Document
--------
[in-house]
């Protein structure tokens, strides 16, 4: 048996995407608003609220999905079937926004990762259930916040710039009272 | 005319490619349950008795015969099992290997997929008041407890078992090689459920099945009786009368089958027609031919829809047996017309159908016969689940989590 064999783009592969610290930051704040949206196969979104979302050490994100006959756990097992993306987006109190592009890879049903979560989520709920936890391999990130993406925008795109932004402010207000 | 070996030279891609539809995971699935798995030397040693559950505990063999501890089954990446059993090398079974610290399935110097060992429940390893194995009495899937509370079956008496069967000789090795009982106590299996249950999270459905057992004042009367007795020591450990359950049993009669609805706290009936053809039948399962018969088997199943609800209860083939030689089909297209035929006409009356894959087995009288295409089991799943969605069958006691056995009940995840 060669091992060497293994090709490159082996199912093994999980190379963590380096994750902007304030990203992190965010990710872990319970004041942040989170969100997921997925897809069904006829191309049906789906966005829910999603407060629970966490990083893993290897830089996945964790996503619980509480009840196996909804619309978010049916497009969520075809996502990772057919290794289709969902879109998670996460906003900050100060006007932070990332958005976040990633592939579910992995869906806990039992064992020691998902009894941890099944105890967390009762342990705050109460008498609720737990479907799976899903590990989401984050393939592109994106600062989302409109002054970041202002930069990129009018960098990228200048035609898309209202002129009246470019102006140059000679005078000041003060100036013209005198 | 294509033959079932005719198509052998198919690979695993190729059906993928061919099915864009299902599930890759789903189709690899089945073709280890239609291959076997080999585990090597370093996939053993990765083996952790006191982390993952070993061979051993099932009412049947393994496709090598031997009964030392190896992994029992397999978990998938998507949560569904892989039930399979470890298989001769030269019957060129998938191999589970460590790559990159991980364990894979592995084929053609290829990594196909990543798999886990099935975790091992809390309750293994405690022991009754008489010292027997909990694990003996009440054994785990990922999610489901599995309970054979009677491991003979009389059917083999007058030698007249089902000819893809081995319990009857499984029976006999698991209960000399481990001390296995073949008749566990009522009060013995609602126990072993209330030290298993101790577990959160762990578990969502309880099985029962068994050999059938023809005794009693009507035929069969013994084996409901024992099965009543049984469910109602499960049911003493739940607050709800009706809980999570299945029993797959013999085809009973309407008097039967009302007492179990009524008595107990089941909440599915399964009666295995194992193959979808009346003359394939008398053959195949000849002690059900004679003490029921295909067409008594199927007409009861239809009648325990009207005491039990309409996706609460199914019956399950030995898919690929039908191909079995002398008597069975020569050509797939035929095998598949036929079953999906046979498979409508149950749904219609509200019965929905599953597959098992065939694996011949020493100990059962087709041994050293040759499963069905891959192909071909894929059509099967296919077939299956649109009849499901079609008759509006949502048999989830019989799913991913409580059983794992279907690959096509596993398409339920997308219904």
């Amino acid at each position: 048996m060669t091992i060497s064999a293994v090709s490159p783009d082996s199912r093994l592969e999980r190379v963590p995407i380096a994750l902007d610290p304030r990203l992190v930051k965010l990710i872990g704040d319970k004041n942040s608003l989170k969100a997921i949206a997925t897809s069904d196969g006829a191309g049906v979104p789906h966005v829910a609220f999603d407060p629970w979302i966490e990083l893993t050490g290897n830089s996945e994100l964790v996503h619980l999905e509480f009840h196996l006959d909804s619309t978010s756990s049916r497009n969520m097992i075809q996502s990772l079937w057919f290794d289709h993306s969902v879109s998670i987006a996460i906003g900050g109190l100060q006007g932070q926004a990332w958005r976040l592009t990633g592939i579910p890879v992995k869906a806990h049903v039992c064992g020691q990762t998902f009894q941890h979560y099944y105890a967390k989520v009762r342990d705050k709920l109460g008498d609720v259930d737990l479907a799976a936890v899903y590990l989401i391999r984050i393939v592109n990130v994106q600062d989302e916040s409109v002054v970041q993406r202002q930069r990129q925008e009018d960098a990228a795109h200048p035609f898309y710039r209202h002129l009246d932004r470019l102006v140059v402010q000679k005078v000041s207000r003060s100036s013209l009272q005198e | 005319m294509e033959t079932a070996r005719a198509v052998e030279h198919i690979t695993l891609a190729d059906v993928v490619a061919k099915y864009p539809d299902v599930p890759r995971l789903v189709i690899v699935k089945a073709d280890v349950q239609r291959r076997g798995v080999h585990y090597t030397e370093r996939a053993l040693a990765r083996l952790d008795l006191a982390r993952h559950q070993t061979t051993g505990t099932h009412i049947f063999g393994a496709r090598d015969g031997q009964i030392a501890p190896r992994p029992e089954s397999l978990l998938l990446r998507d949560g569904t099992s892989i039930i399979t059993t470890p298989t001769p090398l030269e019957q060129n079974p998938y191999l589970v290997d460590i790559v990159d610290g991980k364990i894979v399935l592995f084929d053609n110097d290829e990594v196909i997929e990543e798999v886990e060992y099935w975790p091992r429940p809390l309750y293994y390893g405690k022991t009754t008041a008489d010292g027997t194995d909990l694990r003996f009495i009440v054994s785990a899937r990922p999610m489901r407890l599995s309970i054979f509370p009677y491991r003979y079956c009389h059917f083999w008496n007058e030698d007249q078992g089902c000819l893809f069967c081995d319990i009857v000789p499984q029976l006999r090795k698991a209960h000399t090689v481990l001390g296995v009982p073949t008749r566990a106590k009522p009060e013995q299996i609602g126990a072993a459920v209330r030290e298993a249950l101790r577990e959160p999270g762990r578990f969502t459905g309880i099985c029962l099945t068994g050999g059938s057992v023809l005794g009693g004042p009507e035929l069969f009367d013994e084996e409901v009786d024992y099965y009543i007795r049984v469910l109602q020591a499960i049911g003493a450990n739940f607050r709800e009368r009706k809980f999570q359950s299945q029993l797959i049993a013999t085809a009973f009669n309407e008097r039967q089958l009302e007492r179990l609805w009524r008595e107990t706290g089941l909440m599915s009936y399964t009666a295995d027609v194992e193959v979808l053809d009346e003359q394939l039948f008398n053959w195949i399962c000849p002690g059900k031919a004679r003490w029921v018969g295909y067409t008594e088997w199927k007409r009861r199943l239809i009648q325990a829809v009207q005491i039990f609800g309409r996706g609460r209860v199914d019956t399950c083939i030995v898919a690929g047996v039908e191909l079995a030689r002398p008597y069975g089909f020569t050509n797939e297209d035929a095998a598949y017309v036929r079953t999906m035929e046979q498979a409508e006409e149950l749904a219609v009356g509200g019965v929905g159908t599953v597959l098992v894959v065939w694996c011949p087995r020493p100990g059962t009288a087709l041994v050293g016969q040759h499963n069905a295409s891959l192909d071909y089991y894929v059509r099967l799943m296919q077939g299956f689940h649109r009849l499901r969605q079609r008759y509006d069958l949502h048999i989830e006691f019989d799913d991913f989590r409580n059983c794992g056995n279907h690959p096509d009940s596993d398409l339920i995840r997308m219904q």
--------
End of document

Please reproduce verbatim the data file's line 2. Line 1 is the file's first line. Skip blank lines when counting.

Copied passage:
């Protein structure tokens, strides 16, 4: 048996995407608003609220999905079937926004990762259930916040710039009272 | 005319490619349950008795015969099992290997997929008041407890078992090689459920099945009786009368089958027609031919829809047996017309159908016969689940989590 064999783009592969610290930051704040949206196969979104979302050490994100006959756990097992993306987006109190592009890879049903979560989520709920936890391999990130993406925008795109932004402010207000 | 070996030279891609539809995971699935798995030397040693559950505990063999501890089954990446059993090398079974610290399935110097060992429940390893194995009495899937509370079956008496069967000789090795009982106590299996249950999270459905057992004042009367007795020591450990359950049993009669609805706290009936053809039948399962018969088997199943609800209860083939030689089909297209035929006409009356894959087995009288295409089991799943969605069958006691056995009940995840 060669091992060497293994090709490159082996199912093994999980190379963590380096994750902007304030990203992190965010990710872990319970004041942040989170969100997921997925897809069904006829191309049906789906966005829910999603407060629970966490990083893993290897830089996945964790996503619980509480009840196996909804619309978010049916497009969520075809996502990772057919290794289709969902879109998670996460906003900050100060006007932070990332958005976040990633592939579910992995869906806990039992064992020691998902009894941890099944105890967390009762342990705050109460008498609720737990479907799976899903590990989401984050393939592109994106600062989302409109002054970041202002930069990129009018960098990228200048035609898309209202002129009246470019102006140059000679005078000041003060100036013209005198 | 294509033959079932005719198509052998198919690979695993190729059906993928061919099915864009299902599930890759789903189709690899089945073709280890239609291959076997080999585990090597370093996939053993990765083996952790006191982390993952070993061979051993099932009412049947393994496709090598031997009964030392190896992994029992397999978990998938998507949560569904892989039930399979470890298989001769030269019957060129998938191999589970460590790559990159991980364990894979592995084929053609290829990594196909990543798999886990099935975790091992809390309750293994405690022991009754008489010292027997909990694990003996009440054994785990990922999610489901599995309970054979009677491991003979009389059917083999007058030698007249089902000819893809081995319990009857499984029976006999698991209960000399481990001390296995073949008749566990009522009060013995609602126990072993209330030290298993101790577990959160762990578990969502309880099985029962068994050999059938023809005794009693009507035929069969013994084996409901024992099965009543049984469910109602499960049911003493739940607050709800009706809980999570299945029993797959013999085809009973309407008097039967009302007492179990009524008595107990089941909440599915399964009666295995194992193959979808009346003359394939008398053959195949000849002690059900004679003490029921295909067409008594199927007409009861239809009648325990009207005491039990309409996706609460199914019956399950030995898919690929039908191909079995002398008597069975020569050509797939035929095998598949036929079953999906046979498979409508149950749904219609509200019965929905599953597959098992065939694996011949020493100990059962087709041994050293040759499963069905891959192909071909894929059509099967296919077939299956649109009849499901079609008759509006949502048999989830019989799913991913409580059983794992279907690959096509596993398409339920997308219904």